Authorities in Tanzania have arrested 800 people for alleged involvement in prostitution.
The country has intensified its clamp down on the commercial sex industry with reports that alleged customers were also arrested.
Human rights groups have criticised the arrests. The onslaught re-ignites the debate on the rights of sex workers and legalisation of the trade to reduce the abuse of workers.
Africa Sex Workers Alliance (ASWA), a Pan African Alliance of sex worker led groups based in Kenya says it “condemns the arrest of 500 sex workers, and 300 clients, allegedly for engaging in sex work”.
While prostitution is illegal in the majority of African countries, the practice is prevalent and the law is generally not enforced in the jurisdictions where it is decriminalised.
TANZANIA: ASWA condemns the arrest of 500 sex workers, and 300 clients, allegedly for engaging in sex work https://t.co/4II4u62ebY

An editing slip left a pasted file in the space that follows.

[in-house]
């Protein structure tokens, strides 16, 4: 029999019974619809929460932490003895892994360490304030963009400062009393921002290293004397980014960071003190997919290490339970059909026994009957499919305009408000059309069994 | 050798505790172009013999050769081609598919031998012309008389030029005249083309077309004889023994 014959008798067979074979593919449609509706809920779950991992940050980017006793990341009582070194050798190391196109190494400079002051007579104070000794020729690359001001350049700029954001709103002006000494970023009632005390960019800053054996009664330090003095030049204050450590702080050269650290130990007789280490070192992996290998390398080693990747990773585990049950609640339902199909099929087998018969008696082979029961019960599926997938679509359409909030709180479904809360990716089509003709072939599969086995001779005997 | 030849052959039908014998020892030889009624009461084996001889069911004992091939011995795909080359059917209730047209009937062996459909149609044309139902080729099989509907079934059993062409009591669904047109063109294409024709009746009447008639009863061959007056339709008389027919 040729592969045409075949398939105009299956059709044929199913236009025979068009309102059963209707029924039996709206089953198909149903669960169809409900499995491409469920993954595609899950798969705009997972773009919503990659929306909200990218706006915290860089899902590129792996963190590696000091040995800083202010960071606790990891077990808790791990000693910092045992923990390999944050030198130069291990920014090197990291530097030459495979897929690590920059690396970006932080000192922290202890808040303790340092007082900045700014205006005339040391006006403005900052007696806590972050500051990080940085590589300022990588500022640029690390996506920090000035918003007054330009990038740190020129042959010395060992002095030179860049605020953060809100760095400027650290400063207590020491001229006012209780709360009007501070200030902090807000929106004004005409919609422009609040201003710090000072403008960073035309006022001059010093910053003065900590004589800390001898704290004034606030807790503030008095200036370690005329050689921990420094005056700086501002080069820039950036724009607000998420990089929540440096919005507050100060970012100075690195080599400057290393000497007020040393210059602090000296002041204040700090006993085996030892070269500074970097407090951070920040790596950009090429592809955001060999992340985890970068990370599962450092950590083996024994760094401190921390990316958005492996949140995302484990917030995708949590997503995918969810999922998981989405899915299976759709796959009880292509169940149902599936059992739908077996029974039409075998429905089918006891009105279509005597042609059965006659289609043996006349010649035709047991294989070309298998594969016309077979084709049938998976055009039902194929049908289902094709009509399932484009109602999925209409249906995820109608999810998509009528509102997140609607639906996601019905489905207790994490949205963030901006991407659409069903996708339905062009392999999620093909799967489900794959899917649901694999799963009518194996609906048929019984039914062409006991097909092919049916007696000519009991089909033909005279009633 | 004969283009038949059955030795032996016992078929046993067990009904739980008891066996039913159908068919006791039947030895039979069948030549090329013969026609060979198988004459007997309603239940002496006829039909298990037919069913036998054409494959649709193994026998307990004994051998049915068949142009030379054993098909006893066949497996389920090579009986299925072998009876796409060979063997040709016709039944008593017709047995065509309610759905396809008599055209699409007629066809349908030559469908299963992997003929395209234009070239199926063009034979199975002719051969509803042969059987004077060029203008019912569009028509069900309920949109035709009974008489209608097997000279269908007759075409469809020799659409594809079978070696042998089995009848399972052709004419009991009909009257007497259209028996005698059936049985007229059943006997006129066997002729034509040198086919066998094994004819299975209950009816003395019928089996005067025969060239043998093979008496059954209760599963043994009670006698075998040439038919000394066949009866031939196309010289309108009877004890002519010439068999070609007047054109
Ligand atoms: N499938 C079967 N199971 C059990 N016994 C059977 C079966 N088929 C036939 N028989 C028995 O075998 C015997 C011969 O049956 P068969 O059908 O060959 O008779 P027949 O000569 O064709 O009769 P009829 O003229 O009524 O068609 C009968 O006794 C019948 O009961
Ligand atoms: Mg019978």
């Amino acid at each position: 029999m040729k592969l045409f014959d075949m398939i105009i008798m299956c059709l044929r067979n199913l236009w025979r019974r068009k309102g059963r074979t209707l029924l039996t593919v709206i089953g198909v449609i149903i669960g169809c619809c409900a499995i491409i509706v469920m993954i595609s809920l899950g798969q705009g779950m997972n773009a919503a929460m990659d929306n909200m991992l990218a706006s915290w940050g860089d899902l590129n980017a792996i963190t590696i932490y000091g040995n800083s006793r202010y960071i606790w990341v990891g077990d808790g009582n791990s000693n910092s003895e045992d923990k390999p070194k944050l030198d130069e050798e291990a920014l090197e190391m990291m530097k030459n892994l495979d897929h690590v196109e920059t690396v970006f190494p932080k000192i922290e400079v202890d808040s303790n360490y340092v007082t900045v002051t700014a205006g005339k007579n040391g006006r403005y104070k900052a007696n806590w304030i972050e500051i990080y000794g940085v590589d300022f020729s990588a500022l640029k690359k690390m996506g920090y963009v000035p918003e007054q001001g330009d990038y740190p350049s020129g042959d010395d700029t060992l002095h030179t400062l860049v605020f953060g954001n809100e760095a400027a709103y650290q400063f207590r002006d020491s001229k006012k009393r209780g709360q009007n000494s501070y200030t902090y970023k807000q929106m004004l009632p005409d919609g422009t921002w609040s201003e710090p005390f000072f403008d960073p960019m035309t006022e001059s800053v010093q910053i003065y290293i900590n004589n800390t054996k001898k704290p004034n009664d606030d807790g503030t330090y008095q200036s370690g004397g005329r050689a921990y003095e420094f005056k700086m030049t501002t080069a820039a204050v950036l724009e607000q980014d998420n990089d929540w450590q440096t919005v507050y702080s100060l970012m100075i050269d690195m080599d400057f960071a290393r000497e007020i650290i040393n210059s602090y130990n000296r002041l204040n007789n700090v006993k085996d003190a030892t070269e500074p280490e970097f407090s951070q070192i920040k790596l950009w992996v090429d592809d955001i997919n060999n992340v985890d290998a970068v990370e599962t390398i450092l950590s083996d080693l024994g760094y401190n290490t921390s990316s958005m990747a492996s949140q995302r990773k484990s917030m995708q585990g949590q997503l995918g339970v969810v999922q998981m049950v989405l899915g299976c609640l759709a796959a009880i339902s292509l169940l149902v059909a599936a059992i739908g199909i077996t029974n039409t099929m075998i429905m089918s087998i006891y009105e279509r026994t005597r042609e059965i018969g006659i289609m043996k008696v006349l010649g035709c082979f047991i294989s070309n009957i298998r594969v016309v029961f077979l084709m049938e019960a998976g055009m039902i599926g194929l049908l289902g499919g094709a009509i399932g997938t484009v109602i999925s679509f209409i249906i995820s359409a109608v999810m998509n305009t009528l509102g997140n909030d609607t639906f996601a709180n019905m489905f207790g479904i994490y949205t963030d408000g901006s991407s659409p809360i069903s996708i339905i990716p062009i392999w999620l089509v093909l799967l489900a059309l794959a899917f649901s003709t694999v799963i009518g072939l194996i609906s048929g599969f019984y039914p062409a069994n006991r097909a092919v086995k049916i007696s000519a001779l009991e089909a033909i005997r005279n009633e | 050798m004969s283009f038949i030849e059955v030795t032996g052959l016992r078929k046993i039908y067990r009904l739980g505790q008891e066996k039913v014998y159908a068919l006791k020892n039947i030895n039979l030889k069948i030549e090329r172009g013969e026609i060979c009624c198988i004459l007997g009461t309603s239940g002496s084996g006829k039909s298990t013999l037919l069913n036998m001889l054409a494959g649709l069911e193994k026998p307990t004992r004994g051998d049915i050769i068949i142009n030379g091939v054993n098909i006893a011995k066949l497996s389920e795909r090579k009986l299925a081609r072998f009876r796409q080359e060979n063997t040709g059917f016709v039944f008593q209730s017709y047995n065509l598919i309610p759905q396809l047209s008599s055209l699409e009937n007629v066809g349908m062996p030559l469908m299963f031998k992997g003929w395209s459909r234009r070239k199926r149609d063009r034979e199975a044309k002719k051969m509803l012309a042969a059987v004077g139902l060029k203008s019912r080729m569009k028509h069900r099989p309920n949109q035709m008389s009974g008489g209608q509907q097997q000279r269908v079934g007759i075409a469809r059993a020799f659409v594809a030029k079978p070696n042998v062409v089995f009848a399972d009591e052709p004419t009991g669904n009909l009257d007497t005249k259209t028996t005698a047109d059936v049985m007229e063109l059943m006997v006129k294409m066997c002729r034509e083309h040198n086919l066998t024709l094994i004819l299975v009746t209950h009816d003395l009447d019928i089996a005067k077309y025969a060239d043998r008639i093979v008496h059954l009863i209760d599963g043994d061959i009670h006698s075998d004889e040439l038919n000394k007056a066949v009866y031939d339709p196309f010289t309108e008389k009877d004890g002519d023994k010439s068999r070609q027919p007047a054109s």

— ASWA (@AfricaSexWork) March 16, 2016
Advocacy groups have called for the legalisation of sex work across Africa to lower HIV infection rates and protect the workers.
Organisations such as ASWA have been defending the rights of sex workers and advocating for the health and well being of all sex workers working in Africa.
However, the issue remains a divisive and controversial across Africa. Against the backdrop of the merits to protect workers from HIV, violence and abuse, should governments consider decriminalising sex work?